DIY Revolution: Step Two – The Living Room

In case you missed the first two installments on our DIY Revolution, click the links below to catch up.

Our Foreclosure Fixer-Upper

DIY Revolution: Step One – Tackle the Upstairs

All moved in, with a gigantic mess on the main floor and a beautiful second floor, it was time to decide our next step. The most natural choice was to start in the front and move our way back. This plan made the living room our next project in the DIY Revolution. Here is our starting point:


Not horrible, but not good either.  Since we replaced the boiler system with forced air heating, there was drywall work that definitely needed to be done. A tremendous amount of discussion took place surrounding the best way to correct the drywall issues.  Patch things in or tear it all out and start from scratch.  We were leaning towards patching and piecing things together, but then we made a very important discovery.  My hubby made a small hole to see what kind of insulation we had.  The house was built in the 1920s; you just never know what is going to be behind those walls.  What we found, NO Insulation! There was a little bit of cardboard and tin foil, but nothing that resembled actual insulation.  I have never been so glad my husband cut a hole in the wall in my life.  Can you imagine the distress after replacing all the windows and still having a cold, drafty house? Horror! Luckily, he made that hole and we were not destined for a lifetime of drafty mutterings about too many windows in the living room. So we tore all the drywall out, put in insulation, and put new drywall up.


All the windows needed to be replaced as well.  Buying a house full of windows and natural light was amazing until we started calculating the cost to replace them.  The logistics of furniture placement was also an issue.  With the living room we decided to reduce the window count by one. Going from six windows to five did not leave us wanting for light.  We replaced the large picture window with a bay window for a more artistic presentation in the front.  Finally, we took two of the windows and replaced them with smaller awning windows.  The plan here was to keep the light without the feeling of living in a fish bowl.  I just do not need to be seen from every angle while doing yoga in my living room.  There are plenty of angles as it is now.


While we were tearing out drywall and boarding up windows, we also decided to move some walls. Actually remove is a better word.  We made the doorway into the dining room much larger. I wanted to open things up. I wanted to be able to see from one side of the house to the other. It is one of my favorite features. I think it makes the room feel bigger and less boxed in. The living room was my first experience refinishing hardwood floors.  I discovered my husband is a master puzzle maker, patching in hardwood where walls once stood with ease. The sanding process is loud and long.  My “oh so important” job was to hold the cord of the machine as my husband went along strip by strip. It may not be a difficult job, but it is necessary for the efficiency of the process. We stained the floors darker to more closely match the flooring installed on the second floor.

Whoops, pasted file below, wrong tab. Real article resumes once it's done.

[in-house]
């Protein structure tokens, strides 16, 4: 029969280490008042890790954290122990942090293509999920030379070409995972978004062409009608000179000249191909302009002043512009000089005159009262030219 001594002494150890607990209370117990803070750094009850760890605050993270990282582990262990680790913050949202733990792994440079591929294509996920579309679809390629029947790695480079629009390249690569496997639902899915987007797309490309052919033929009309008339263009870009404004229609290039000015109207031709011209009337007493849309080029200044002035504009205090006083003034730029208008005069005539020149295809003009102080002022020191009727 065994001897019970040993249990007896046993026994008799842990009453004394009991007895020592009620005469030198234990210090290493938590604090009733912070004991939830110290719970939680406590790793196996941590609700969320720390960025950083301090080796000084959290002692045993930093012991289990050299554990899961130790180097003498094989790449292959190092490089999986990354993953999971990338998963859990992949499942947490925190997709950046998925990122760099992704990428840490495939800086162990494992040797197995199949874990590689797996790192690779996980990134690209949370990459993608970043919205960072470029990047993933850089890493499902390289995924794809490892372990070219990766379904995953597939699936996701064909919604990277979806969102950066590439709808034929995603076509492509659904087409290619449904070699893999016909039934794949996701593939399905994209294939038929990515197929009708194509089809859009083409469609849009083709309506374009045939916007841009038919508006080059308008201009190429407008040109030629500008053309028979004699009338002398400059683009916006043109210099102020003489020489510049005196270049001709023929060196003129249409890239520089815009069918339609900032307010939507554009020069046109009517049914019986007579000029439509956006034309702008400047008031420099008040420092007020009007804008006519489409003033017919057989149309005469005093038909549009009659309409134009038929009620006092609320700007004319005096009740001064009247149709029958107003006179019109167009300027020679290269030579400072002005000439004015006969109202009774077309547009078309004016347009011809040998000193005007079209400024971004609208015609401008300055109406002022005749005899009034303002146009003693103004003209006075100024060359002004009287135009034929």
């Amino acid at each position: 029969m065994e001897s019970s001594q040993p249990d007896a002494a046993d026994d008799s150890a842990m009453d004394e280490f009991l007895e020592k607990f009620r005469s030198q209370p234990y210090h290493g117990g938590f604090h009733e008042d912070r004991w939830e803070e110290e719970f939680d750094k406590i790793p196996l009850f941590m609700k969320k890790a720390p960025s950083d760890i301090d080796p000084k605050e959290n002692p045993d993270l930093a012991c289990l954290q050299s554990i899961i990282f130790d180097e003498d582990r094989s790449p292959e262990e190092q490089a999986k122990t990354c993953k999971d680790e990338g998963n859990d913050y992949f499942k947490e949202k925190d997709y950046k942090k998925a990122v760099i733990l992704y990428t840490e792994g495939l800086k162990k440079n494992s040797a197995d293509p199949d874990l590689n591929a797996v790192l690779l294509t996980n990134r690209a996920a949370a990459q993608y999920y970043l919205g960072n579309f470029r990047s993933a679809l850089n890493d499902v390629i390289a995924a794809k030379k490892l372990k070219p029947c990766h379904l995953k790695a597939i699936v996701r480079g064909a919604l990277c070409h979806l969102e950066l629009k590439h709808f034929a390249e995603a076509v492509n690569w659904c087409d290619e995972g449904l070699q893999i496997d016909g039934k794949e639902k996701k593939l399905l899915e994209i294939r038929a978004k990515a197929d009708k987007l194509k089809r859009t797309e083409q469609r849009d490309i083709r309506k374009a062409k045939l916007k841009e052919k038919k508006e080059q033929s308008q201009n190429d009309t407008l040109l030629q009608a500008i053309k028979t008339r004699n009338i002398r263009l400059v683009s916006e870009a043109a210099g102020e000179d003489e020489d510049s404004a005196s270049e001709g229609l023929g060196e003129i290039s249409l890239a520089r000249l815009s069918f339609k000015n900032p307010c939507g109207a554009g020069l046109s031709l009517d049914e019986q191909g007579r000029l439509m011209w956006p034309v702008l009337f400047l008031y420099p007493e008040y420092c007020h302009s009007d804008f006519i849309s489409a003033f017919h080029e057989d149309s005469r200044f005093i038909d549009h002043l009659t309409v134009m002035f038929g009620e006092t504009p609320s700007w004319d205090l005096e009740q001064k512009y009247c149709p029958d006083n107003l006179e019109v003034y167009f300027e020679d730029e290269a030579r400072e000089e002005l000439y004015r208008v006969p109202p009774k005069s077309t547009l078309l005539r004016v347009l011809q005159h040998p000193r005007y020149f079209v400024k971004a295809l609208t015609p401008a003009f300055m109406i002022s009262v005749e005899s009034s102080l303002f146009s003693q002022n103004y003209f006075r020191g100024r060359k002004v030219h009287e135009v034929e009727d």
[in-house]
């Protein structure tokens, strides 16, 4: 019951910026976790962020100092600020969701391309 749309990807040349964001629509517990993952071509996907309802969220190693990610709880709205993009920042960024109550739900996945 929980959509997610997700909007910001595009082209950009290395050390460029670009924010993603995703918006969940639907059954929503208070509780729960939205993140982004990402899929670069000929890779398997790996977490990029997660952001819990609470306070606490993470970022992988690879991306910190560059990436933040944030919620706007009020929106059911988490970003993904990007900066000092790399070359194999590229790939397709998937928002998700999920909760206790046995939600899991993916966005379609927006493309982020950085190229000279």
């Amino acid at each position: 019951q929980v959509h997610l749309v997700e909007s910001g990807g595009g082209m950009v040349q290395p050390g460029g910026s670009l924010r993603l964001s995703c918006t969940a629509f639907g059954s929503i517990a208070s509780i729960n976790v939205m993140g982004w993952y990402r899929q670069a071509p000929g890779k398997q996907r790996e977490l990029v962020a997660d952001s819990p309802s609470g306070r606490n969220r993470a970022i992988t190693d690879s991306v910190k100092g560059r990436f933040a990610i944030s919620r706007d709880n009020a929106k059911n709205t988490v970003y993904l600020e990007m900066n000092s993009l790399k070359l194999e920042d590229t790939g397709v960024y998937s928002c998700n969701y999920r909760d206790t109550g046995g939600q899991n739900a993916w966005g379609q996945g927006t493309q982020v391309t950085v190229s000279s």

The biggest project and the most creative use of our space involved adding a fireplace to the living room.  We took an empty void of space and gave it purpose and beauty. The first step involved framing everything out so that we ended up with all the correct walls and cubbies for a fireplace and built in shelves. We chose these amazing glittery, black panels of stone.  This is us – Can it be harder than tile? Probably not! Yes, we are brave and a little bit crazy. There was quite a learning curve installing the stone.  At one point a ton of it fell right off the wall and we had to start over. Starting over is not fun. But at the end of the day we accomplished our goal.  It is quite the center piece of our space. The fireplace is also amazing during the cold wintery months.


As I went through pictures, I realized there are no “final reveal” type finished shots.  I think this is because we were so far from done at the completion of the living room.  I did not fully decorate or complete the room for about another year. The completion of the living room gave us more than five feet of space to live in on the main floor.  It was an incredibly important milestone for our two girls who needed space to roam. The introduction of a couch also encouraged our smallest girl that walking might be something that she wanted to try. Never underestimate the power of furniture in the developmental process. The finished living room gave us somewhere cozy to hang out, while taking breaks from the rest of the madness; which we definitely needed. One more step complete in making our HOUSE a HOME.


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